Losing a job is probably one of the most stressful and upsetting things that can happen to someone nowadays, but if you think that you have been a victim of an unfair dismissal, the situation can feel much worse.
But what can and can’t you be dismissed for, and how do you know whether your employer has acted unlawfully?
It’s a really difficult and complex situation to find yourself in; so much so that many people will simply try and put it swiftly behind them, never imagining that they would be successful in holding their employer to account for the dismissal.
Of course we are unable to comment or give advice on individual cases, but we can provide a framework through which you should be able to take the first steps, if you truly believe that you have been unfairly dismissed.
What can you legally be dismissed for?
Although you may feel that you have been victim of an unfair dismissal, this might not actually be the case. Below is a rundown of some of the situations that would usually be accepted as grounds for dismissal.
- Being unable to do your job properly – This point is particularly vague and can encompass a huge range of issues that might take place in the workplace. Being deemed ‘unable to do your job properly’ could mean failing to update your skills where necessary,or not being able to get along with your colleagues. Within a situation such as this there are certain procedures that your employer must follow which include, informing you that your work isn’t up to the standards expected and giving you the opportunity to improve.
- Illness – Many people are surprised to learn that illness can be used as a justifiable reason for dismissal, but only in circumstances where this has made it impossible for you to do your job. In most situations a dismissal is only legal when all reasonable accommodation and attempts to support you in your work have been unsuccessful. Employers must also (within reason) provide you with adequate time to recover from illness before expecting you to return to work. Some long-term illnesses are considered to be ‘disabilities’ and in these cases your employer has a legal obligation to support you within the workplace and make reasonable accommodation for your needs as necessary. Check out our recent post getting back into work after a long-term illness
- Redundancy – Employers have the right to make redundancies within their business. However if the reason for which you have been selected for redundancy violates certain legal frameworks then you may find that you have been unfairly dismissed.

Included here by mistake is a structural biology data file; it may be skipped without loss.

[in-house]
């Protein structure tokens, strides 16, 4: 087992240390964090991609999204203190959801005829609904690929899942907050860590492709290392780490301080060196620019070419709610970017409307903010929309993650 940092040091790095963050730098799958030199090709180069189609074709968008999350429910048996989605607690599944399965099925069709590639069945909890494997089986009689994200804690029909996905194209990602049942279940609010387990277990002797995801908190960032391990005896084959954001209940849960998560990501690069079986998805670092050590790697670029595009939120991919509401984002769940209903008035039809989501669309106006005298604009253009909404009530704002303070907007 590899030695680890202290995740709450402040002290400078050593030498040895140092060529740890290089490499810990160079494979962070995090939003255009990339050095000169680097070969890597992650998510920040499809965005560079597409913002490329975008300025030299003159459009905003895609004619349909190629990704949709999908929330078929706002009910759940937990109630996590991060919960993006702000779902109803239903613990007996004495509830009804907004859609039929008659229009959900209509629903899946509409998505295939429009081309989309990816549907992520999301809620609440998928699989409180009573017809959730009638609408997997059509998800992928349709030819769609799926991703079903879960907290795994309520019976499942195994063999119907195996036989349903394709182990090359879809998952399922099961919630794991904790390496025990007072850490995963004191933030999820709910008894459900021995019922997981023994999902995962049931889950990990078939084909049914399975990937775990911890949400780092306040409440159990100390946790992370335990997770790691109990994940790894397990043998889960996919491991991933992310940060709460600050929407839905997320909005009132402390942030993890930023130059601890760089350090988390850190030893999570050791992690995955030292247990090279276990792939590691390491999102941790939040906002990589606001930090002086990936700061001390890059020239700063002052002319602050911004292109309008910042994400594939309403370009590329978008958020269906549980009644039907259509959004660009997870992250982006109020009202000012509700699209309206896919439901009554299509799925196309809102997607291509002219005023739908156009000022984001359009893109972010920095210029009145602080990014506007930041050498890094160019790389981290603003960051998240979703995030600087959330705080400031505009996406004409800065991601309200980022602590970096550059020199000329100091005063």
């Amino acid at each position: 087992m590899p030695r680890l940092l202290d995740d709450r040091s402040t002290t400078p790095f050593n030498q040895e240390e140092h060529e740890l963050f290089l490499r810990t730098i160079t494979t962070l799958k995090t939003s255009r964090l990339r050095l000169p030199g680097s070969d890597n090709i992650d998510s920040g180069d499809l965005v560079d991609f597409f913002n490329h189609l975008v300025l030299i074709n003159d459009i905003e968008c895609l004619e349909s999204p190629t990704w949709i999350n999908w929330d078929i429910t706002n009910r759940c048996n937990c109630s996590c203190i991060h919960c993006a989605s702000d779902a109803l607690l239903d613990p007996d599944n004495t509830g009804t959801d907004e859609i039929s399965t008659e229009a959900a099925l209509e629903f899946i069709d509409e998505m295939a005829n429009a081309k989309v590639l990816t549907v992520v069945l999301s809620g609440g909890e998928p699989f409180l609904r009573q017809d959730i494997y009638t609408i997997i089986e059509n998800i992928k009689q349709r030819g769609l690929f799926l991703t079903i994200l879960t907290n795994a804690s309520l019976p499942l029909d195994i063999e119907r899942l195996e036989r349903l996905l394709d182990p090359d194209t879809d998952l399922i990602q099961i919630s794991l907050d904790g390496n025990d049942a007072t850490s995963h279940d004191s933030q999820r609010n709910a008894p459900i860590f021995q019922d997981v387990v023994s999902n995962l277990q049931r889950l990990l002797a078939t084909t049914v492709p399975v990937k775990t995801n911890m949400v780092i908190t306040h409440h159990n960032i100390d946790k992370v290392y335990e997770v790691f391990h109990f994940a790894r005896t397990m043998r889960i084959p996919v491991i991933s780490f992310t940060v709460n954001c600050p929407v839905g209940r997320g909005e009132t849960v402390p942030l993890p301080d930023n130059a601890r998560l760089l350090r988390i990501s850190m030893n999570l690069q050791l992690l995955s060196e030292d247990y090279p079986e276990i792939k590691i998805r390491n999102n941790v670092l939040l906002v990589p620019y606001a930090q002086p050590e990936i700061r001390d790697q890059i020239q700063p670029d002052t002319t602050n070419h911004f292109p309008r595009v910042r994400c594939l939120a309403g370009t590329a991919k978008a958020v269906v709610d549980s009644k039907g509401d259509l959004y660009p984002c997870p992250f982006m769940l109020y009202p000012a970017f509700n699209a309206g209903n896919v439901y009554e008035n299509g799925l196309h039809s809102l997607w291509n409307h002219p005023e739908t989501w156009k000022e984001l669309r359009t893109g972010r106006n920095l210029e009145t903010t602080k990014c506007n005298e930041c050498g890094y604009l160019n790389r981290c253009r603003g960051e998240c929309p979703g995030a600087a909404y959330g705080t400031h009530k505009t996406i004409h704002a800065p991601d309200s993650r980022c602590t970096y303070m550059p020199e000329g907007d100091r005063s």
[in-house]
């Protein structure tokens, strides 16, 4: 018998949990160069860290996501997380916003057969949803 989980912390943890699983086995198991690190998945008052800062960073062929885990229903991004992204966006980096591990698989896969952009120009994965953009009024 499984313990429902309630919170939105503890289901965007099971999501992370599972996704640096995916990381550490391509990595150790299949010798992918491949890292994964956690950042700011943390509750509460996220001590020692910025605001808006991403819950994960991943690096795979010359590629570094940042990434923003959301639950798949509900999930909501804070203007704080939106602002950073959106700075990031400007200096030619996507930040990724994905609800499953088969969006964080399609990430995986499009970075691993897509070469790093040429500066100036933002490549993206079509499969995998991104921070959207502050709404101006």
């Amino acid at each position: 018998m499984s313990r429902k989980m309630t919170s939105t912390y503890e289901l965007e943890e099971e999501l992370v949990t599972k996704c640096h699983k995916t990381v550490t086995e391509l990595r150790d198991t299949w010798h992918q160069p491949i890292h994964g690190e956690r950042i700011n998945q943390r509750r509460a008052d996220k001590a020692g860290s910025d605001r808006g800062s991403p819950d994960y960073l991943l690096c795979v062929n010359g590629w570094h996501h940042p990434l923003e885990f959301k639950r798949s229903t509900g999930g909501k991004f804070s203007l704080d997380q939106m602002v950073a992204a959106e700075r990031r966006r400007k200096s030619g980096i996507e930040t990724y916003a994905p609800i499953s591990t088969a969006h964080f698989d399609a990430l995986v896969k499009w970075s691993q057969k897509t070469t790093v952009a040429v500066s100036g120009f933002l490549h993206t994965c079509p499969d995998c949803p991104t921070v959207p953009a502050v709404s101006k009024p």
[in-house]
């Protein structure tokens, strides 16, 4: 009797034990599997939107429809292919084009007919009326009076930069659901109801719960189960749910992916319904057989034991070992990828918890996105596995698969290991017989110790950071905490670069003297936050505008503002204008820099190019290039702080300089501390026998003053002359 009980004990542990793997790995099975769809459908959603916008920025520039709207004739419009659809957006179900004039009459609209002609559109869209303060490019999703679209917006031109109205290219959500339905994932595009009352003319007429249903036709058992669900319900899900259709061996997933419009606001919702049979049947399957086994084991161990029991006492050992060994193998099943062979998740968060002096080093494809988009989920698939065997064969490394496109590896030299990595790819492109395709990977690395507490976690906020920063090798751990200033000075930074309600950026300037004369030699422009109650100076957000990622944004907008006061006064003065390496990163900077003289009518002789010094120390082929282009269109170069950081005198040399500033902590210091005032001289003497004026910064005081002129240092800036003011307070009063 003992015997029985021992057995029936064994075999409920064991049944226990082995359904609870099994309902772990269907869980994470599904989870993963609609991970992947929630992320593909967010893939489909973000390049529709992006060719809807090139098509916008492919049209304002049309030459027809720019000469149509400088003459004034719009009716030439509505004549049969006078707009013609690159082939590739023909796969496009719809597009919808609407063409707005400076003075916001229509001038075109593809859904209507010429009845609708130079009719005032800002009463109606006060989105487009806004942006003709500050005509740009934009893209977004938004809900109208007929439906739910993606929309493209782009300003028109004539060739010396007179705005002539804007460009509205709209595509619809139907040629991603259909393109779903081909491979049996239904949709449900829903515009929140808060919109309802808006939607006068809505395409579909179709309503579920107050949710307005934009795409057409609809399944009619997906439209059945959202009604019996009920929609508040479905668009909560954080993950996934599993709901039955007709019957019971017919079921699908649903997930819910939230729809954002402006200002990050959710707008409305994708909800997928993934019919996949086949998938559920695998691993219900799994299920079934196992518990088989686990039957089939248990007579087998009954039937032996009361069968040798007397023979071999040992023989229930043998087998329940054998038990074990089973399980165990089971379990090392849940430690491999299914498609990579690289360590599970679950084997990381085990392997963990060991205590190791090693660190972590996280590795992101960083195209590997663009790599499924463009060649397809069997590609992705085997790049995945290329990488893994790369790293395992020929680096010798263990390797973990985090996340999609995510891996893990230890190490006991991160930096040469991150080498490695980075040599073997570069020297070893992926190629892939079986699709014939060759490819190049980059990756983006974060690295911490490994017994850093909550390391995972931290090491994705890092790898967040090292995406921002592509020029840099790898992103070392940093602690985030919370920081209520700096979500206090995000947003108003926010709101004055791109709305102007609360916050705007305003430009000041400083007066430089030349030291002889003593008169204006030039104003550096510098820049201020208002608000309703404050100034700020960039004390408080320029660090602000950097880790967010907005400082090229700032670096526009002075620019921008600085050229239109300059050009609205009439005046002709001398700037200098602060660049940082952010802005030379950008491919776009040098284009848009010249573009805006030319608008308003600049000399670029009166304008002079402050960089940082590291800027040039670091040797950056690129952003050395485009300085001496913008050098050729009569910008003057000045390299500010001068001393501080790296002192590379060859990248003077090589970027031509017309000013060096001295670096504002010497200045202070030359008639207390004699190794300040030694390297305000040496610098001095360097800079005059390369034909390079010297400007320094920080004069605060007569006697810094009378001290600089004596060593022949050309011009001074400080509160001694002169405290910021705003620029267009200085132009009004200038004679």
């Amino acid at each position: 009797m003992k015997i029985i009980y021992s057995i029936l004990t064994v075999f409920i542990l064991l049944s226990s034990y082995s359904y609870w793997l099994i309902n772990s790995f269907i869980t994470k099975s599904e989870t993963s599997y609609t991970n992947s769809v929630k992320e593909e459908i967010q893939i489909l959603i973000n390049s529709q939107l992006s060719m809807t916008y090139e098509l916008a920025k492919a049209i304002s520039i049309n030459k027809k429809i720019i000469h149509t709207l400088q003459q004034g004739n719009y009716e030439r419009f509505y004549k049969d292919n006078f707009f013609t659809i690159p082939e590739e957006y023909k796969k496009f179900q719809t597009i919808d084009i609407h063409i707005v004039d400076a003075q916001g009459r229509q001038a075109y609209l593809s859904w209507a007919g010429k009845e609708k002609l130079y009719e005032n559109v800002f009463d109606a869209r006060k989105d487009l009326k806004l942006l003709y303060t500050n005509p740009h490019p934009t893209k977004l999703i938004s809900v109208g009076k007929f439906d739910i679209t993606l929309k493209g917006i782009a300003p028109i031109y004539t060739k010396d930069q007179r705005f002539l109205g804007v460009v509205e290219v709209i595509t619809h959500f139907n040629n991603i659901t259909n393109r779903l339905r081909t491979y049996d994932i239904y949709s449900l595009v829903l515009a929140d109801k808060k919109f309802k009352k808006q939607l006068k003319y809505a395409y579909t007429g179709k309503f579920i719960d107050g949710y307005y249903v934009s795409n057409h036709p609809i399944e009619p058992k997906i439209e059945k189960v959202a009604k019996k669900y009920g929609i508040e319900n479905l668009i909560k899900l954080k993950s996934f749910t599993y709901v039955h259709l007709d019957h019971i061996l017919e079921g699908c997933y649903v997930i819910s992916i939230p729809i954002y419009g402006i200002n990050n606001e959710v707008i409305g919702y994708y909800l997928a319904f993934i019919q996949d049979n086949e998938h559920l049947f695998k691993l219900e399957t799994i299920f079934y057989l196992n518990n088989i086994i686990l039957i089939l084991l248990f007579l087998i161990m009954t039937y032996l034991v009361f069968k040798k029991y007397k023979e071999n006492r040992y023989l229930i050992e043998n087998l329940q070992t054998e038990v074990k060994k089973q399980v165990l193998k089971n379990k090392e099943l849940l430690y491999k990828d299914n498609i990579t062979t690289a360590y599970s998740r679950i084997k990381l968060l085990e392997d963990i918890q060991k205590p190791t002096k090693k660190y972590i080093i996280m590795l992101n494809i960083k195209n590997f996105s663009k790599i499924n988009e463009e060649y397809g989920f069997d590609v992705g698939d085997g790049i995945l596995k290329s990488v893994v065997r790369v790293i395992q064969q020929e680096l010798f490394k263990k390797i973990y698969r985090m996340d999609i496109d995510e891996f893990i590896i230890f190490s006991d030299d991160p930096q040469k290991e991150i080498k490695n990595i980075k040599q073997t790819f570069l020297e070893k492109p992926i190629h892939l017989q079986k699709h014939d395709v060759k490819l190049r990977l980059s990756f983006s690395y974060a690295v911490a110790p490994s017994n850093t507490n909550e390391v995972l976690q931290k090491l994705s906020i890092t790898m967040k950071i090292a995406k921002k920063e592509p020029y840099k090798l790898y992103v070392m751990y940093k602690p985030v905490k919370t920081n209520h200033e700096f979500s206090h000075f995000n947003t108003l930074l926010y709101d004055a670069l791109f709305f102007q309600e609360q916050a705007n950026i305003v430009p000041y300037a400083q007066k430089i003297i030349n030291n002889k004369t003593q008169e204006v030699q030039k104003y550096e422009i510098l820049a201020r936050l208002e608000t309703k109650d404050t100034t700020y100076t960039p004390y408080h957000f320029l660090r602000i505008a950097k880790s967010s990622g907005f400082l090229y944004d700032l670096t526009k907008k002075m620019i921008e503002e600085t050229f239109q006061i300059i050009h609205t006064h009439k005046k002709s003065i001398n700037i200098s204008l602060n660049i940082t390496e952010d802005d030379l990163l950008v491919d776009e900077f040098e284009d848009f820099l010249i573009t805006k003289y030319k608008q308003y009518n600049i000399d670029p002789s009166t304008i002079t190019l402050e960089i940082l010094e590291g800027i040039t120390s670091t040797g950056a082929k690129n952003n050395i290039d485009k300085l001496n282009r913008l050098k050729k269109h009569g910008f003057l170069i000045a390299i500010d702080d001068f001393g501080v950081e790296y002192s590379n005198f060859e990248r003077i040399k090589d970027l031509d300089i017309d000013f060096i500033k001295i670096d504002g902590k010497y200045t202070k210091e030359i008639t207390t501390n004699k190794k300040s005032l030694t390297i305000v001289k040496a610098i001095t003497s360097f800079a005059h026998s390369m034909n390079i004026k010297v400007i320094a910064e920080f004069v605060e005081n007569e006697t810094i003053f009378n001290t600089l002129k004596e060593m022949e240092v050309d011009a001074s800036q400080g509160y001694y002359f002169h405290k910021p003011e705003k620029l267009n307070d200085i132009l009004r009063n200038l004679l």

- Summary dismissal – Most often referred to as being ‘fired on the spot’ this is a situation which allows an employer to bypass the usually protocols for dismissing an employee and terminate their contract with immediate / near immediate effect. Reasons for which you can face a summary dismissal include serious situations such as violence against colleagues / property, or other actions which could be deemed as ‘gross misconduct’. In most cases though your employer should still investigate the situation before issuing a permanent dismissal.
- Statutory dismissal – This can occur when it would be illegal for you to continue the job that you are being employed to carry out. For example, if you are being employed as a taxi driver and you lose your license, you cannot carry out the normal day to day duties of your job within the confines of the law; therefore an employer would be perfectly justified in terminating your contract.
- It is impossible to continue providing you with employment – For example, if the premises in which you were working have been destroyed or rendered uninhabitable.
Finally, and most vaguely;
- A ‘substantial reason’- This covers many circumstances in which an employer is legally justified in terminating your contract of employment; this can include you being sent to prison, or refusing to accept changes to your contract.
The circumstances are rarely black and white when it comes to unfair dismissal, but some of the circumstances in which you may have been unfairly dismissed include if you have;
- Asked the employer for flexible working hours
- Refused to waive your working time rights
- Joined a trade union
- Taken part in legal industrial action (for a period of less than 12 weeks)
- Taken time off work in order to complete jury service
- Applied for / are completing maternity or paternity leave
- ‘Blown the whistle’ about wrongdoing in the workplace
- Been forced to retire by your employer
Your dismissal can also be ruled as unfair in situations where the employer has failed to follow the company’s formal disciplinary or dismissal process (or the statutory minimum dismissal procedure in Northern Ireland).
There is another type of unfair dismissal known as constructive dismissal which occurs when you are forced to leave your job against your will as a result of unfair actions by your employer. This could include cases where they;
- don’t pay you or demote you for no reason
- force you to accept unreasonable changes to how you work
- allow you to be bullied by other members of staff
What should you do?
If you think that you have been unfairly dismissed or forced to leave your job against your will as a result of your employers actions (or inactions) it is very important you seek legal advice as soon as possible. This third party (a lawyer, trade union representative or advisor from the Citizen’s Advice Bureau) should be able to act as a mediator between you and your former employer, in an attempt to settle the dispute as quickly and fairly as possible.
However if this proves too difficult then your case will most likely be heard in an employment tribunal (in Northern Ireland this is known as an industrial tribunal) which will seek to discover what happened, and whether your employer was legally justified in dismissing you.
Please be aware that all employment tribunals must take place within 3 months of your dismissal.